Tag: willett


  • Validation of a Whole-food, Plant-based Diet

    Dr James Muecke is the Australian of the Year in 2020 which was awarded for his work as an eye- surgeon and his work in preventing blindness. He is trying to convince Australians to eat more meat, eggs and dairy. Australia is ranked number 2 in meat consumption, just behind the United States but in front of Argentina, Uruguay, Brazil and New Zealand.

    Muecke states that we should be eating more eggs, cheese, meat and dark chocolate to minimise diabetes, its associated blindness (diabetic retinopathy) and diabetic neuropathy.

    Muecke has declared that we need to “Declare war on type 2 diabetes and cut back on sugar” in order to reduce the incidence of blindness.

    He believes that it is the introduction of sugary drinks and highly processed foods are the cause of diabetes – not a high-fat, high-protein diet as shown by numerous papers dating back to 1927.

    Dr Muecke was interviewed by Keith Wheeler for a FarmOnline National article. Wheeler summed up his article with, “Dr Muecke faces a challenge to defeat type 2 diabetes, but if people eat more meat and dairy it would be a good start. And dark chocolate. That’s the sort of report I like!


    Muecke refers to a 2019 article in the Annals of Internal Medicine, Unprocessed Red Meat and Processed Meat Consumption: Dietary Guideline Recommendations From the Nutritional Recommendations (NutriRECS) Consortium to support his beliefs.

    Walter Willett, the Harvard professor of epidemiology and nutrition, called the study “the most egregious abuse of data I’ve ever seen.

    The publications produced by the NutriRECS organisation are concerned with proving that red meat consumption is healthy – or at least not detrimental.

    In a 30 minute address to the National Press Club on 8th February 2021, Dr Muecke said the Australian Dietary Guidelines were flawed, biased at critical multiple levels, conflicted by industry funding and borne out of weak and unreliable epidemiological data that was “certainly not as robust as we have been led to believe”.

    Muecke states that “There now being over 100 controlled clinical trials to support the fact that a very low calorie diet or low carbohydrate diet works to either prevent Type 2 diabetes or to put it into remission.”.

    There are no references given to these 100 controlled clinical trials.

    Read more ⇒

  • Wise Nutrition Coaching Home Page

    To Eat Fully Consciously Connects Us To The Miracle Of All Life

    The diets that are optimal for our health are also the best for the environment and for the animals that we share the earth with.

    Read more ⇒

  • Summary of Dr James Muecke Australian of the Year 2020

    There has been 7 articles in the Newcastle Herald during December 2021 and January 2022 relating to Dr James Muecke and Dr Peter Bruckner, a sport’s medical clinician, on how to prevent and cure diabetes with an animal-based diet that is high in fat and low in carbohydrates. Muecke and Bruckner both state that we should be eating more eggs, cheese, meat and dark chocolate to minimise diabetes, its associated blindness (diabetic retinopathy) and diabetic neuropathy.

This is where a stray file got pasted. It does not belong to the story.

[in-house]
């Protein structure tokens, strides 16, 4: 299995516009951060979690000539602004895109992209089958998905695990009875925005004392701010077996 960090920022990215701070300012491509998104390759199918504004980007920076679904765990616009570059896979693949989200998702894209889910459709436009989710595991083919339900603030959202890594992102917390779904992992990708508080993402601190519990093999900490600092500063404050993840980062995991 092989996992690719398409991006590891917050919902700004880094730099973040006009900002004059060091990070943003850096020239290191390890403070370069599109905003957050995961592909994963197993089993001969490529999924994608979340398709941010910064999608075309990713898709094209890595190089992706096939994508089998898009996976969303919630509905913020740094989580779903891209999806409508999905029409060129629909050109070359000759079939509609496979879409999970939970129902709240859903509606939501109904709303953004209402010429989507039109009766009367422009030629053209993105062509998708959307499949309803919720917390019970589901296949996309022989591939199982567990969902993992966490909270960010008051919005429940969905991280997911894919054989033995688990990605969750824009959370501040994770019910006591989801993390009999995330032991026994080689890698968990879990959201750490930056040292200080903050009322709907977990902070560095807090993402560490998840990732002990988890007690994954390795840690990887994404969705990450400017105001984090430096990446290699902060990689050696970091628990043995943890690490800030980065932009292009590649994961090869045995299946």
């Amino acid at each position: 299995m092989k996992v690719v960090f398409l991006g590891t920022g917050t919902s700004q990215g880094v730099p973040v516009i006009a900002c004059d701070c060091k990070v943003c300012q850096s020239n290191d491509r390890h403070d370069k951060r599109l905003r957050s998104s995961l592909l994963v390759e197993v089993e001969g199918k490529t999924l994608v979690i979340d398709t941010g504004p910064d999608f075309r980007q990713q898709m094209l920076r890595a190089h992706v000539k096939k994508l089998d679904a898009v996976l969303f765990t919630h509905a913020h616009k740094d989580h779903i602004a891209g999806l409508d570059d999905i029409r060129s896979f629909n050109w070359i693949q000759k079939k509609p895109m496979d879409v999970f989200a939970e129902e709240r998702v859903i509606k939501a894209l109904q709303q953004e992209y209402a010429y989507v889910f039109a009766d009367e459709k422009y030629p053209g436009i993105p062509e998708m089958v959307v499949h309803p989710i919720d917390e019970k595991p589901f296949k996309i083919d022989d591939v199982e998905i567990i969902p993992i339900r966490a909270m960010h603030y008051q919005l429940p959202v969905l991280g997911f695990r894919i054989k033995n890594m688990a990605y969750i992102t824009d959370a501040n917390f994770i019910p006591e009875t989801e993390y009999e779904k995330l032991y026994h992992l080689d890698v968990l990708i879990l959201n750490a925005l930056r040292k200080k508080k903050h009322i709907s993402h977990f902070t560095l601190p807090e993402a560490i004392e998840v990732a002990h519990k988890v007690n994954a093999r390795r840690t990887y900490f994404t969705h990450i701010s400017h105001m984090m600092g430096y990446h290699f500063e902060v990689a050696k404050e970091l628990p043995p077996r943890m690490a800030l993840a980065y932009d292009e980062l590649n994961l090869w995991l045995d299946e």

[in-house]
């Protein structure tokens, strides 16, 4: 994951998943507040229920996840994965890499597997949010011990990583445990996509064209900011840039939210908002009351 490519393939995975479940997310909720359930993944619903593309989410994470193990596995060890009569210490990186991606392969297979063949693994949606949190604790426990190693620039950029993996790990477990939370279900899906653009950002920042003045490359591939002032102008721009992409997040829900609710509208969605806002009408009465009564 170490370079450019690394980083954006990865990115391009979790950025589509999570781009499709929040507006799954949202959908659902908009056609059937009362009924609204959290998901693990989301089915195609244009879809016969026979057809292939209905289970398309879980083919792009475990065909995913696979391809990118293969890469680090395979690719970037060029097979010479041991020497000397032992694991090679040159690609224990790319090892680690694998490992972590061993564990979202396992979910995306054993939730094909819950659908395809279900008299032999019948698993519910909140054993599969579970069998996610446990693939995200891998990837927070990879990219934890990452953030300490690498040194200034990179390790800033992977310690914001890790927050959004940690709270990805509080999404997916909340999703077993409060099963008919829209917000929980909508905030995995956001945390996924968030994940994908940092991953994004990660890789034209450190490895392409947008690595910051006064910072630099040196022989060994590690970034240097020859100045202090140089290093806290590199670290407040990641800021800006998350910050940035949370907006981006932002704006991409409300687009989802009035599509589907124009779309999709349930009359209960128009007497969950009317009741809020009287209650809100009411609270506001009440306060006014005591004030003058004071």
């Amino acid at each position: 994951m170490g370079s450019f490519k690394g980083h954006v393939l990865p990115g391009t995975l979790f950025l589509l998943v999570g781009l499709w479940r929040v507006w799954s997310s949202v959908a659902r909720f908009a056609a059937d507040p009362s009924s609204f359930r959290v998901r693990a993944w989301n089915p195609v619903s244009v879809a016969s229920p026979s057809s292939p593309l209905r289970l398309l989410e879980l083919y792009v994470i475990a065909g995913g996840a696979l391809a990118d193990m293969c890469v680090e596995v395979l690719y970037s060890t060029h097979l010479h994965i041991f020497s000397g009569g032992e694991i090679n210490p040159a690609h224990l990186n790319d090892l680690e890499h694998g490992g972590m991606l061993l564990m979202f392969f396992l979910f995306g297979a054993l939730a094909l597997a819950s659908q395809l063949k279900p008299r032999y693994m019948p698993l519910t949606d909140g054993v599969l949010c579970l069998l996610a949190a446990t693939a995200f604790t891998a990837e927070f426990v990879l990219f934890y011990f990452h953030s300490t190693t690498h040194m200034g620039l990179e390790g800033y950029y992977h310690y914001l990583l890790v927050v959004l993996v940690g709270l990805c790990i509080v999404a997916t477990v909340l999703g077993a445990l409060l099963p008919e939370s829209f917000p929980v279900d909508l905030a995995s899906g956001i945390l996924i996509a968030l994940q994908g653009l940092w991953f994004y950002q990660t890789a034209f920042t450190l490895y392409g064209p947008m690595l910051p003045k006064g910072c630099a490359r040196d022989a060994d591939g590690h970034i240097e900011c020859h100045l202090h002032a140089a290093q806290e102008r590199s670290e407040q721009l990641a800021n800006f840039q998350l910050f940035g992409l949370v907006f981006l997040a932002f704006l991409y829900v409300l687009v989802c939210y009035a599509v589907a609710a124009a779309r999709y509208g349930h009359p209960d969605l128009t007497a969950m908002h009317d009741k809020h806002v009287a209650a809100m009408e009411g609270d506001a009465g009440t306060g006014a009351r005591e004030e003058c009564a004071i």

One of these articles was an editorial “The pandemic should be all the impetus we need to properly address diabetes, the other silent assassin in our midst” urging people to address diabetes by adopting Dr Muecke and Dr Bruckner’s recommended diets.

    Their recommendations are killing people.

    Read more ⇒

  • DFN – Food Vitals Webinar on 26 July 2021

    One thing that psychology has taught us is that people do not make choices based on logic and evidence but feelings and emotions. Any basic marketing course teaches us to “sell the sizzle, not the sausage”.

    Michael Greger has an incredible video about his grandmother Francis and John Robbins tells a deeply moving story about “The Pig Farmer”. Links to both are on my website. This is what changes people behaviour – not another journal reference or graph. I still cannot get through either without crying.

    I have several testimonials from people who have transformed their lives – despite opposition from the medical profession.

    On the 4th July 2019, the ABC (Australian Broadcasting Corporation) published this news item as its top news story.

    World Health Organisation’s recommendations on saturated fat are out of date, expert team says.

    This article was based on an article, WHO draft guidelines on dietary saturated and trans fatty acids: time for a new approach? It was published in THE BMJ the previous day, written by Arne Astrup and 17 colleagues. These popular commentators are very well organised.

    At the end of Astrup’s article, the evidence for including eggs, chocolate, cheese, and meat is listed, which matches the needs of their corporate sponsors.

    No amount of bar graphs or references will compete with a picture of a delicious burger, complete with eggs and chips.